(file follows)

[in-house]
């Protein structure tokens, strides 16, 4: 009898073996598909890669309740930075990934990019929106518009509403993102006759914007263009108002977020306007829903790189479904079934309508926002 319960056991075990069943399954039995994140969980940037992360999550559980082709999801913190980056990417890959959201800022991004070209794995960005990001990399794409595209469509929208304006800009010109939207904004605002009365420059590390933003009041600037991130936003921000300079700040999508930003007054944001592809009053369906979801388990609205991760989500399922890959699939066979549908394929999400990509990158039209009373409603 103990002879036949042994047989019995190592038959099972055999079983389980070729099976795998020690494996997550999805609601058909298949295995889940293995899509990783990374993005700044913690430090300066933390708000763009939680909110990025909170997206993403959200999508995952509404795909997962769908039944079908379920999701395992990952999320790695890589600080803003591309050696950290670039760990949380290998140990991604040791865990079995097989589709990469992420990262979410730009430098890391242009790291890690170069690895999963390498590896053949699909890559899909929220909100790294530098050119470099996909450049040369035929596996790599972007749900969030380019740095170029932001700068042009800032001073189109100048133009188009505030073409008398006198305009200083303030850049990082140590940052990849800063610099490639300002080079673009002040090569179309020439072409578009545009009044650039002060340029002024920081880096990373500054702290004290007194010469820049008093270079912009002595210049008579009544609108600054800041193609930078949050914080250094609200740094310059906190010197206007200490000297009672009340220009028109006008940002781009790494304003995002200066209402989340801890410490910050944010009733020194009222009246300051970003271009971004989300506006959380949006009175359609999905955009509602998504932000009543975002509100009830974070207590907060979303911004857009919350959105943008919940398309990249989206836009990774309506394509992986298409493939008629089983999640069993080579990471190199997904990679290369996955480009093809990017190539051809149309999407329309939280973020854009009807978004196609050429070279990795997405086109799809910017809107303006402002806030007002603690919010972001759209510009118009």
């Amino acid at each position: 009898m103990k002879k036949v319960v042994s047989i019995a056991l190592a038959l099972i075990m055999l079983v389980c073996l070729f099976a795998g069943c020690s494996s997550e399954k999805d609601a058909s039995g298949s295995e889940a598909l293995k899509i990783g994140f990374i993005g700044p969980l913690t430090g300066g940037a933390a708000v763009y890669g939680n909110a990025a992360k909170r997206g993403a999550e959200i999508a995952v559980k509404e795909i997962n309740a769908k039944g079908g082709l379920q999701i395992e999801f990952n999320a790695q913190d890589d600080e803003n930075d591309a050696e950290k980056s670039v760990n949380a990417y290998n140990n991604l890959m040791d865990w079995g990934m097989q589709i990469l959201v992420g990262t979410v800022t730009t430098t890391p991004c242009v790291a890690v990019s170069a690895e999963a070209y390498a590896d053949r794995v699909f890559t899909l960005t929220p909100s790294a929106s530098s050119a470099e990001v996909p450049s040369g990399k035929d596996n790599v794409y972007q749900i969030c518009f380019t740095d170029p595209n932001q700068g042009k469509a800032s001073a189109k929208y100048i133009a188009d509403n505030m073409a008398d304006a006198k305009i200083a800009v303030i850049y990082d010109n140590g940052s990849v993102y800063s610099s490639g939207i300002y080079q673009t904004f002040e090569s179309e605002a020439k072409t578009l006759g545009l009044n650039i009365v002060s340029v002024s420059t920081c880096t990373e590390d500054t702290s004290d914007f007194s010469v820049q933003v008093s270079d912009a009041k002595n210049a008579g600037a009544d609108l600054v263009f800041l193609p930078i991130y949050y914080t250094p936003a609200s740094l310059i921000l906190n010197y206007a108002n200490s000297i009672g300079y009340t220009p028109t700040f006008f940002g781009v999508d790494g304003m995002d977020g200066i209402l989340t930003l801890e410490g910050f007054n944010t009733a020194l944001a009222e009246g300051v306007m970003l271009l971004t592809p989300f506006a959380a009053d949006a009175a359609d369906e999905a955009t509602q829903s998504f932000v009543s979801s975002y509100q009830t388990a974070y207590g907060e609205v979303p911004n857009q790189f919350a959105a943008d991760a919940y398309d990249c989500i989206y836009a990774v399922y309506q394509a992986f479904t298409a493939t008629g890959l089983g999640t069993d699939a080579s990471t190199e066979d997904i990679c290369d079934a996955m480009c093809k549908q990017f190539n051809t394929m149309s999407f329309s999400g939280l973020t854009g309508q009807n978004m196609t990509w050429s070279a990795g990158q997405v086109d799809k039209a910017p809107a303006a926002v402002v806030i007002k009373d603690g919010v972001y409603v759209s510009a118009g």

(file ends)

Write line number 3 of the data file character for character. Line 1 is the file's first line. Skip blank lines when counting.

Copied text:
């Amino acid at each position: 009898m103990k002879k036949v319960v042994s047989i019995a056991l190592a038959l099972i075990m055999l079983v389980c073996l070729f099976a795998g069943c020690s494996s997550e399954k999805d609601a058909s039995g298949s295995e889940a598909l293995k899509i990783g994140f990374i993005g700044p969980l913690t430090g300066g940037a933390a708000v763009y890669g939680n909110a990025a992360k909170r997206g993403a999550e959200i999508a995952v559980k509404e795909i997962n309740a769908k039944g079908g082709l379920q999701i395992e999801f990952n999320a790695q913190d890589d600080e803003n930075d591309a050696e950290k980056s670039v760990n949380a990417y290998n140990n991604l890959m040791d865990w079995g990934m097989q589709i990469l959201v992420g990262t979410v800022t730009t430098t890391p991004c242009v790291a890690v990019s170069a690895e999963a070209y390498a590896d053949r794995v699909f890559t899909l960005t929220p909100s790294a929106s530098s050119a470099e990001v996909p450049s040369g990399k035929d596996n790599v794409y972007q749900i969030c518009f380019t740095d170029p595209n932001q700068g042009k469509a800032s001073a189109k929208y100048i133009a188009d509403n505030m073409a008398d304006a006198k305009i200083a800009v303030i850049y990082d010109n140590g940052s990849v993102y800063s610099s490639g939207i300002y080079q673009t904004f002040e090569s179309e605002a020439k072409t578009l006759g545009l009044n650039i009365v002060s340029v002024s420059t920081c880096t990373e590390d500054t702290s004290d914007f007194s010469v820049q933003v008093s270079d912009a009041k002595n210049a008579g600037a009544d609108l600054v263009f800041l193609p930078i991130y949050y914080t250094p936003a609200s740094l310059i921000l906190n010197y206007a108002n200490s000297i009672g300079y009340t220009p028109t700040f006008f940002g781009v999508d790494g304003m995002d977020g200066i209402l989340t930003l801890e410490g910050f007054n944010t009733a020194l944001a009222e009246g300051v306007m970003l271009l971004t592809p989300f506006a959380a009053d949006a009175a359609d369906e999905a955009t509602q829903s998504f932000v009543s979801s975002y509100q009830t388990a974070y207590g907060e609205v979303p911004n857009q790189f919350a959105a943008d991760a919940y398309d990249c989500i989206y836009a990774v399922y309506q394509a992986f479904t298409a493939t008629g890959l089983g999640t069993d699939a080579s990471t190199e066979d997904i990679c290369d079934a996955m480009c093809k549908q990017f190539n051809t394929m149309s999407f329309s999400g939280l973020t854009g309508q009807n978004m196609t990509w050429s070279a990795g990158q997405v086109d799809k039209a910017p809107a303006a926002v402002v806030i007002k009373d603690g919010v972001y409603v759209s510009a118009g």